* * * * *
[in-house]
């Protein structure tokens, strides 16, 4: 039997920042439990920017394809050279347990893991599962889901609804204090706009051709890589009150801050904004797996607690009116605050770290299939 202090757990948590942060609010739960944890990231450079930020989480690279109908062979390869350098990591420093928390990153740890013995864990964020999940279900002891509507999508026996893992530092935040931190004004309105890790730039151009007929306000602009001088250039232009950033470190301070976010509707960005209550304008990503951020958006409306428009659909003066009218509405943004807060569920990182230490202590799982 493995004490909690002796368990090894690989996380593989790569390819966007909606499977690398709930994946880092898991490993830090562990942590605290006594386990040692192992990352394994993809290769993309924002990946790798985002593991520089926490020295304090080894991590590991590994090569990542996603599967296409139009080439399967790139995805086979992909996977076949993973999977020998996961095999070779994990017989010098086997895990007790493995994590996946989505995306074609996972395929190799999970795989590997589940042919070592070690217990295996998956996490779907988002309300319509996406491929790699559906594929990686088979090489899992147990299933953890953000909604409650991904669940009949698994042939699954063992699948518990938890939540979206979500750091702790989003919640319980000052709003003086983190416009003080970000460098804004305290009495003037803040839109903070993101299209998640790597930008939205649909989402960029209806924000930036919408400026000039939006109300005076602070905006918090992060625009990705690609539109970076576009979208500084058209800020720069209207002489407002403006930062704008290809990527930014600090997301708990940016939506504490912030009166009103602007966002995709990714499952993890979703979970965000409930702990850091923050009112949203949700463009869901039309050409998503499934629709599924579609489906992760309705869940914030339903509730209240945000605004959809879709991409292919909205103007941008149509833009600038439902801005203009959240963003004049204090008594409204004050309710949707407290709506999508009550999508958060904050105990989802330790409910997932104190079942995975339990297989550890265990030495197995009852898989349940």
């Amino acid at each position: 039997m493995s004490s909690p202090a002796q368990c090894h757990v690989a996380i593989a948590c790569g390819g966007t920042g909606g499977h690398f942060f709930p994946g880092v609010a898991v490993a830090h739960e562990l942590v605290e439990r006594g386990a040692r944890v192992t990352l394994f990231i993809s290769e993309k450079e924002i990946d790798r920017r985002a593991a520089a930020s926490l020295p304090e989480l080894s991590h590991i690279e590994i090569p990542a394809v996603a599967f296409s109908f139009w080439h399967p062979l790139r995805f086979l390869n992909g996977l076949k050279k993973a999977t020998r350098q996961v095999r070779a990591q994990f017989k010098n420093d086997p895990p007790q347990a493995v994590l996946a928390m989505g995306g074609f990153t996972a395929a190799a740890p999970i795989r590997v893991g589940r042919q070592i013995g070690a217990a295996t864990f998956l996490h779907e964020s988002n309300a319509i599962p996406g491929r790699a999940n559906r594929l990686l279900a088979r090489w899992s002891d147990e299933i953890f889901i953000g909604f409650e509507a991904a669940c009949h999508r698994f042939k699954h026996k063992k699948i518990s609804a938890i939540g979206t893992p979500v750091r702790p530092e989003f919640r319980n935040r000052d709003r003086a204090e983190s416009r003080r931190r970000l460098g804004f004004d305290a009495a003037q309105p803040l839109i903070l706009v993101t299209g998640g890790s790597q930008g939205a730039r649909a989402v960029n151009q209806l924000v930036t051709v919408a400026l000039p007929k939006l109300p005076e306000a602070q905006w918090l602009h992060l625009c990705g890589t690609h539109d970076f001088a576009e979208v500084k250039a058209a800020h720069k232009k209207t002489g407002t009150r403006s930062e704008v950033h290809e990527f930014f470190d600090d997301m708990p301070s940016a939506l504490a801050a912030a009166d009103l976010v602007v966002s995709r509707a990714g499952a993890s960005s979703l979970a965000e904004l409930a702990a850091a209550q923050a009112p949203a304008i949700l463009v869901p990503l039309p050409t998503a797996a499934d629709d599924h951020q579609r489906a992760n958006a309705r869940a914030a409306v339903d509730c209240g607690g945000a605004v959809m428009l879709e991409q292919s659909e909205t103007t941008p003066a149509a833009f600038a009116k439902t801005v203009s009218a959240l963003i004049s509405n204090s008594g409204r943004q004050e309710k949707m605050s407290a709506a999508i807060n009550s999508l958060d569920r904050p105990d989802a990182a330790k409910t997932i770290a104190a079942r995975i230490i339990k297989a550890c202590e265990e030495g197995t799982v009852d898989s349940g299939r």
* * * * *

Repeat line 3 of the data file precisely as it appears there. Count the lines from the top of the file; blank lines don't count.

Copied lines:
């Amino acid at each position: 039997m493995s004490s909690p202090a002796q368990c090894h757990v690989a996380i593989a948590c790569g390819g966007t920042g909606g499977h690398f942060f709930p994946g880092v609010a898991v490993a830090h739960e562990l942590v605290e439990r006594g386990a040692r944890v192992t990352l394994f990231i993809s290769e993309k450079e924002i990946d790798r920017r985002a593991a520089a930020s926490l020295p304090e989480l080894s991590h590991i690279e590994i090569p990542a394809v996603a599967f296409s109908f139009w080439h399967p062979l790139r995805f086979l390869n992909g996977l076949k050279k993973a999977t020998r350098q996961v095999r070779a990591q994990f017989k010098n420093d086997p895990p007790q347990a493995v994590l996946a928390m989505g995306g074609f990153t996972a395929a190799a740890p999970i795989r590997v893991g589940r042919q070592i013995g070690a217990a295996t864990f998956l996490h779907e964020s988002n309300a319509i599962p996406g491929r790699a999940n559906r594929l990686l279900a088979r090489w899992s002891d147990e299933i953890f889901i953000g909604f409650e509507a991904a669940c009949h999508r698994f042939k699954h026996k063992k699948i518990s609804a938890i939540g979206t893992p979500v750091r702790p530092e989003f919640r319980n935040r000052d709003r003086a204090e983190s416009r003080r931190r970000l460098g804004f004004d305290a009495a003037q309105p803040l839109i903070l706009v993101t299209g998640g890790s790597q930008g939205a730039r649909a989402v960029n151009q209806l924000v930036t051709v919408a400026l000039p007929k939006l109300p005076e306000a602070q905006w918090l602009h992060l625009c990705g890589t690609h539109d970076f001088a576009e979208v500084k250039a058209a800020h720069k232009k209207t002489g407002t009150r403006s930062e704008v950033h290809e990527f930014f470190d600090d997301m708990p301070s940016a939506l504490a801050a912030a009166d009103l976010v602007v966002s995709r509707a990714g499952a993890s960005s979703l979970a965000e904004l409930a702990a850091a209550q923050a009112p949203a304008i949700l463009v869901p990503l039309p050409t998503a797996a499934d629709d599924h951020q579609r489906a992760n958006a309705r869940a914030a409306v339903d509730c209240g607690g945000a605004v959809m428009l879709e991409q292919s659909e909205t103007t941008p003066a149509a833009f600038a009116k439902t801005v203009s009218a959240l963003i004049s509405n204090s008594g409204r943004q004050e309710k949707m605050s407290a709506a999508i807060n009550s999508l958060d569920r904050p105990d989802a990182a330790k409910t997932i770290a104190a079942r995975i230490i339990k297989a550890c202590e265990e030495g197995t799982v009852d898989s349940g299939r």